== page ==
Stumbling Stones

Stolpersteine in Rome, via Madonna dei Monti 82
via Wikimedia Commons

Stumbling Stone

Not really a stone. A little bronze plate the size of a cobblestone,
flush with the pavement. No one could trip over it
except the way the eye catches on something bright
and the mind cannot let it go, that idea that stays with you
all day long until you go back to see more clearly
the thing you thought you saw, read the words again
and again and again: name, date of birth, lived here in this place
arrested taken abducted kidnapped removed from this life in this place
tortured imprisoned killed never to return never again to see
home neighbors this familiar threshold where so often
the unseeing foot tripped over nothing as she was woolgathering
her way along home with a book in her hand or a poem in her head
that never did get written down, a song that never resolved itself
into something she could sing. And after that day
of screaming and crying she never saw him again
but here in bronze they stand side by side
reunited not in person but in memory.
Linger here, remember this name, this person
in this place. Not a number but one, unrepeatable
name murmured by her mother, called by her brother
whispered by her husband, and never ever forgotten
by the Namer of all who holds all the named and unnamed
in his hands and remembers every one of those hairs.

This week I stumbled upon this story about a German artist who has been installing memorials that he calls “stolpersteine” or stumbling stones. I was intrigued and spent a lot of time reading about him and his work.

Here’s the initial piece:

The Stumbling Stones of Rome:

These “Stolpersteine,” German for “stumbling stones,” are a very different kind of Holocaust memorial. They personalize the tragedy, marking the specific place where the victim lived or worked before being forced from their home and sent to extermination camps.

There are more than 200 of the mini memorials in Rome, called pietri d’inciampo here, Italian for “stumbling stone.” You’ll find many of the cobbles outside doorways in the old Jewish Quarter, sometimes grouped together with one stone for each member of a family. They are tragic reminders of the former residents who were deported from Italy—Jews as well as Romani people and many other innocents deemed enemies of the Nazi regime.

The Roman cobblestones are part of a larger project started by German artist Gunter Demnig. There are more than 30,000 of the tiny brass squares around Europe, in cities throughout Germany as well as several other countries. The idea is that stumbling upon the shiny cobbles forces you to look down in respect, and devote a moment to pause and reflect on those dark years.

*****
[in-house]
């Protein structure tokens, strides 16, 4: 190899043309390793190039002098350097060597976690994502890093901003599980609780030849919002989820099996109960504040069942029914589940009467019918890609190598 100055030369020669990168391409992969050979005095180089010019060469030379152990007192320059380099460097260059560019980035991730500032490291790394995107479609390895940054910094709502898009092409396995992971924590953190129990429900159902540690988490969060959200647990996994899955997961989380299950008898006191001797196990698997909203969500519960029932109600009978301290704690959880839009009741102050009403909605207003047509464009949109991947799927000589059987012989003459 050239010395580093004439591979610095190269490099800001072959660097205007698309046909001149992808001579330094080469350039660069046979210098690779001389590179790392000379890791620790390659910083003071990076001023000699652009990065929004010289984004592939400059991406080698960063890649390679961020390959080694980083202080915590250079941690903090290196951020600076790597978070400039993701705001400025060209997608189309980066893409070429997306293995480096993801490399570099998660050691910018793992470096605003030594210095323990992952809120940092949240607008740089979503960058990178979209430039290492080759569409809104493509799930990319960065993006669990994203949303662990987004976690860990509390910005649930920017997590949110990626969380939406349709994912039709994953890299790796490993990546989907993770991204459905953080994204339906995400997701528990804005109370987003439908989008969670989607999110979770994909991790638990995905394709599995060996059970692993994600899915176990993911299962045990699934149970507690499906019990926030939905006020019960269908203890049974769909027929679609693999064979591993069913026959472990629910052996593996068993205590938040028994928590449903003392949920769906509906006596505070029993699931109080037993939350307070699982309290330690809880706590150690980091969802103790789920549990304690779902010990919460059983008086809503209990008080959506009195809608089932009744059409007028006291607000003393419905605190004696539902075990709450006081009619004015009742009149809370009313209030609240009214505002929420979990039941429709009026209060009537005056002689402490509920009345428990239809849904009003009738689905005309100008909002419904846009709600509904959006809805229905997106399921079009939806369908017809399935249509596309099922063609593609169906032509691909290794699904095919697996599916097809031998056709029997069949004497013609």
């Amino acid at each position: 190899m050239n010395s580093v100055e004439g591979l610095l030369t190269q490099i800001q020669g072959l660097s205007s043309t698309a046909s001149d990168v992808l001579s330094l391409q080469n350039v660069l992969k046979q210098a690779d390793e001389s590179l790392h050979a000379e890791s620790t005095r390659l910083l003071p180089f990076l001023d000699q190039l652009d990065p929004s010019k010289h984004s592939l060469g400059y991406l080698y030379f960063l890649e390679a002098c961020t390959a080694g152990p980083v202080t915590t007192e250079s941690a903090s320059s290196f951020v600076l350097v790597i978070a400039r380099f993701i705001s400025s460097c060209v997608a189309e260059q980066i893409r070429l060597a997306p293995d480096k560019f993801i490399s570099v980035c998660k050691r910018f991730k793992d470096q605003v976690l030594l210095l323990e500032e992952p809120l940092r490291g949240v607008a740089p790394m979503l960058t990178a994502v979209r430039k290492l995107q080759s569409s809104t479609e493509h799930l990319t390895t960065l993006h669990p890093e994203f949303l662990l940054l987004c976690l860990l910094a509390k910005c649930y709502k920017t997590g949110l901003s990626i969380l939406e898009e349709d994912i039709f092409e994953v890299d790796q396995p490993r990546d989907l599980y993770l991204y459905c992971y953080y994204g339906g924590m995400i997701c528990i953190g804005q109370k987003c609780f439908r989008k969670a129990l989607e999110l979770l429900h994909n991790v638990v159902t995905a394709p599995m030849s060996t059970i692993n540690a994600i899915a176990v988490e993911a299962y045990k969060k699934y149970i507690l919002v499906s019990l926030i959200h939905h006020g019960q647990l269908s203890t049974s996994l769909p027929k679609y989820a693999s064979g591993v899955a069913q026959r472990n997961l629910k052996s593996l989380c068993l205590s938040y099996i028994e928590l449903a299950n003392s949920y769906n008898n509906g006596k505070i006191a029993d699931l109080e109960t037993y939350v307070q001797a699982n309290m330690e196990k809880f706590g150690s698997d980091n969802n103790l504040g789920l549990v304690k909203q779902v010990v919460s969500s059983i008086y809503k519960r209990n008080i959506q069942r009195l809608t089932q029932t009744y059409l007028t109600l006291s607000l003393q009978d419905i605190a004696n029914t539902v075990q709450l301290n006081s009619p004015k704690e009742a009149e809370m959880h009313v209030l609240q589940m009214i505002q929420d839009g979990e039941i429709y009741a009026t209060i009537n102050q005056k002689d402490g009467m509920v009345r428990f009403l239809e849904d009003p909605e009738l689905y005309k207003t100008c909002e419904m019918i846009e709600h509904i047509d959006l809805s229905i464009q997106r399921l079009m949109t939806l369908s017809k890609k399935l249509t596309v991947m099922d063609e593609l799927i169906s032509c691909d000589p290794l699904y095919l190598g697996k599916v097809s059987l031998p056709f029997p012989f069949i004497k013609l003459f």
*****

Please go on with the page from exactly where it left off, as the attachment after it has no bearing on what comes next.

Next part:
From Gunter Demnig’s Stolperstein website:

“In direct opposition to the Nazis‘ mass extermination policies, Gunter Demnig insists that each Stolperstein be made by hand. He no longer has time to make them himself but the sculptor Michael Friedrichs-Friedlaender makes each stone by hand in his Berlin studio.”

“No installation is a routine event. Each fate was different and each STOLPERSTEIN is supposed to move passers-by. There should be no mass installations – in direct opposition to the mass extermination.”

“STOLPERSTEINE are not only placed for people who died, but also for “survivors”. For example, in front of a house in Amsterdam, a STOLPERSTEIN might be placed for a woman who survived Auschwitz alongside two STOLPERSTEINE for her parents who did not. This “reunites” families. STOLPERSTEINE can also be placed for people who were able to escape to Palestine or South America or survivors of concentration camps. The project also commemorates those forced by the circumstances to commit suicide.”

“STOLPERSTEINE have different functions. They bring names and fates of individuals back to where they lived and can thus help relatives to remember and to cope with their trauma. They can also help local communities to explore the past and anchor commemoration locally. They promote public debate and involve young generations in commemoration by getting them to conduct research and explore the past. Ideally, they should help to counter similar developments in society today, making people aware of human rights violations and reminding them of how important an open, broad-minded society is.”

I also found images of the stolpersteine for St Edith Stein and her sister Rosa, presumably placed near the Carmel in Köln (Cologne) where they lived until they fled to the Carmel in Echt in the Netherlands, where they were arrested and then sent to Auschwitz where they were killed.

Stolpersteine: Verlegestelle Werthmannstraße 1, Köln
via Wikimedia Commons

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